What’s most striking to me is the almost complete absence of any discussions of carbon emissions.  I know that the MEP is not the lead agency for China’s participation in climate negotiations.  But they will have a role in implementing any agreements reached.  So far, at least, MEP does not seem to be engaged in planning for carbon reduction eventualities over the 2011-2015 period.

If you are interested in submitting a bid to undertake any of the projects listed above, download relevant materials from the designated areas at these websites ( or ). Get your bids in by March 11, 2009 and if you’re a winner you will be notified by March 16, 2009.  Contracts will be signed March 20, 2009, draft reports are to be submitted by the end of August, 2009 and final reports are due “prior to October, 2009.”  Good luck!

Tags: MEP · environmental policy

3 responses so far ↓

  • 1 george // Mar 5, 2009 at 1:12 am

    for NO.16, wouldn’t be the title ‘… for regional atmospheric pollution and the air quality management mechanism’ ?

  • 2 Peter Maier // Mar 5, 2009 at 5:10 am

    Laws and regulations are necessary, but when they are based on faulty test data, they will be worthless, as we have experienced in the Western World, when most regulations were based on a faulty pollution test.

    This test, called the BOD (Biochemical Oxygen Demand ) test measures how much oxygen (C-BOD) is used by heterotrophic bacteria using carbonaceous (fecal) waste and how much oxygen (N-BOD) is used by autotrophic bacteria using nitrogenous (urine and protein) waste, while the entire test will take 30 days at 20 degrees Celsius.

    When the test was developed around 1920 in England, they found that (using very fresh wastewater) during the first 5 days only heterotrophic bacteria were active (using oxygen) and that the use of oxygen by autotrophic bacteria was only after 6 to 8 days and also could be calculated by applying another faster nitrogen test, hence one did not have to wait more then 5 days to be able to calculate the total BOD (C-BOD + N-BOD) with only the 5-day reading (BOD5) and the nitrogen test. In general 40% of the total BOD is nitrogenous and 60% is carbonaceous in raw sewage.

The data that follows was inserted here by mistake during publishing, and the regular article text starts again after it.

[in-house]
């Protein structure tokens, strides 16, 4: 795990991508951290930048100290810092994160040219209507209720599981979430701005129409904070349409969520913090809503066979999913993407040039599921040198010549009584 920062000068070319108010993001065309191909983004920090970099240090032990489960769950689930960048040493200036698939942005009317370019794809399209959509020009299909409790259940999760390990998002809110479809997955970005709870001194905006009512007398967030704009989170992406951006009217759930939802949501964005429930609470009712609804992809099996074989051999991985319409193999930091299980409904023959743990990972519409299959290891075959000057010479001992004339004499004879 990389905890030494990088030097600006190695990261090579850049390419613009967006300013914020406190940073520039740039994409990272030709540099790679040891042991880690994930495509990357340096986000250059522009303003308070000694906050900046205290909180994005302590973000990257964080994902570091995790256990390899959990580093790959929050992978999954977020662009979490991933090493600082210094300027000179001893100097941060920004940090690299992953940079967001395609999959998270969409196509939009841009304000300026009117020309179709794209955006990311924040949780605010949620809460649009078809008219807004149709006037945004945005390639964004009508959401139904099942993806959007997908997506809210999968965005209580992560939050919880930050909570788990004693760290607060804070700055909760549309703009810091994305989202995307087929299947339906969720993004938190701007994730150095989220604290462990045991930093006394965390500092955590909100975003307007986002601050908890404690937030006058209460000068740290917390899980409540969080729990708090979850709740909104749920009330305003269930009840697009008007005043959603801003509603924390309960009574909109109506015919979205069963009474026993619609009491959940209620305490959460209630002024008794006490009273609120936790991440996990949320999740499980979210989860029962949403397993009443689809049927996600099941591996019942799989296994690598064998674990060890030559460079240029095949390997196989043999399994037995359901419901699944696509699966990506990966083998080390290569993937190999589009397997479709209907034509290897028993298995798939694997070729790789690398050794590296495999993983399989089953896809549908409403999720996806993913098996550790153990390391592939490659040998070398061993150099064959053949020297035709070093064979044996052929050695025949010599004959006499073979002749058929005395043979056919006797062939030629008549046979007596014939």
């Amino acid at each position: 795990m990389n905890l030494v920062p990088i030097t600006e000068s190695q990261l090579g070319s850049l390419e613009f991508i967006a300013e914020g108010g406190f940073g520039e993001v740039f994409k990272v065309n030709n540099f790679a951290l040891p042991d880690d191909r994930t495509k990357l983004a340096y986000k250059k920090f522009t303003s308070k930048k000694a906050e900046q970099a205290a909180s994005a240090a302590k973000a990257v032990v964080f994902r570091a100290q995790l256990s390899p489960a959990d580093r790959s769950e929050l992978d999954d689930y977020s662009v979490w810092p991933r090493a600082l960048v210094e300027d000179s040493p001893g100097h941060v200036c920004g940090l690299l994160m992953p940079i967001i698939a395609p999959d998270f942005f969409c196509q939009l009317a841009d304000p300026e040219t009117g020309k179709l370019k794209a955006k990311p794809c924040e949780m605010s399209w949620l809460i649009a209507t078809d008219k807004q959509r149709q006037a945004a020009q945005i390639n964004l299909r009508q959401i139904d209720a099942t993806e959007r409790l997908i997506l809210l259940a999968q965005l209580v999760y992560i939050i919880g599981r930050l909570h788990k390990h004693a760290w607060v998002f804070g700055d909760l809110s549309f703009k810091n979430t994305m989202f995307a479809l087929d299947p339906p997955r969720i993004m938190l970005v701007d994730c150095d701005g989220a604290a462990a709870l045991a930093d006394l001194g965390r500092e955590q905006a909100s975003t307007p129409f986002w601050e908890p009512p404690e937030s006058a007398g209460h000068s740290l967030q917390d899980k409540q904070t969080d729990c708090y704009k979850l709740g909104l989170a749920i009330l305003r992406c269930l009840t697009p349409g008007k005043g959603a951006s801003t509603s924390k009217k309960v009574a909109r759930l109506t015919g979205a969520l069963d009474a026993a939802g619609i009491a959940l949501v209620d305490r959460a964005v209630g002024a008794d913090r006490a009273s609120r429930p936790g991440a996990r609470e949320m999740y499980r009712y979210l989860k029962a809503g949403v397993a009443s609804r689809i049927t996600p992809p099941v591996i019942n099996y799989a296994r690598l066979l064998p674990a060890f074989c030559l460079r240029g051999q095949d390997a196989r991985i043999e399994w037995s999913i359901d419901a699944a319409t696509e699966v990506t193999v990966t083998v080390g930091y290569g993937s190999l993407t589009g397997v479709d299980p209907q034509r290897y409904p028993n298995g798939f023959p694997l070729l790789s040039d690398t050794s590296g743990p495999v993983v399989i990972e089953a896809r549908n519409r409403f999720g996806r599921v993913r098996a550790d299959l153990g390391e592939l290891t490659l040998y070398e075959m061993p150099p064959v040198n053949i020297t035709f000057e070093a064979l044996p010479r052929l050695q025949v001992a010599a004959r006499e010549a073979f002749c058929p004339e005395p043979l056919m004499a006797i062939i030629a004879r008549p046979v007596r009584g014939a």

Later it became common worldwide to use only the 5-day reading of the test without any nitrogen data and many assumed that this represented all the pollution that exerts an biochemical oxygen demand, while it in fact only represents 40% of the total BOD.
    When the USEPA in 1973 implemented the Clean Water Act (CWA) it set treatment standards solely based on BOD5 only and this caused all types of problems, among them that it was impossible to evaluate the real performances of sewage treatment plants and that consequently many used engineering cost benefit analysis were based on not only faulty, but often misleading data.

    If the test would have been applied, as so clearly described in the old literature, we quickly would have found out that simple oxidation ditches, not only treat sewage with a true 95 to 98% efficiency, compared to conventional sewage treatment plants (actually only odor control facilities) with a 50 to 70% efficiency, but that could be built and operated for half the cost.

    Especially the lack of treatment requirements for nitrogenous waste has been disastrous, since this waste besides exerting a biochemical oxygen demand , in all its forms is a fertilizer for algae and thus responsible for the eutrophication and dead zones in open waterways.

    Although the international engineering community is (or should be) aware of this, it still refuses to correct this essential test, mainly because it would require a re-education and re-tooling of the entire wastewater treatment industry, that presently obviously prefers the status quo because it can not be held accountable.

  • 3 cmcelwee // Mar 5, 2009 at 1:38 pm

    @george: Thanks for the better translation!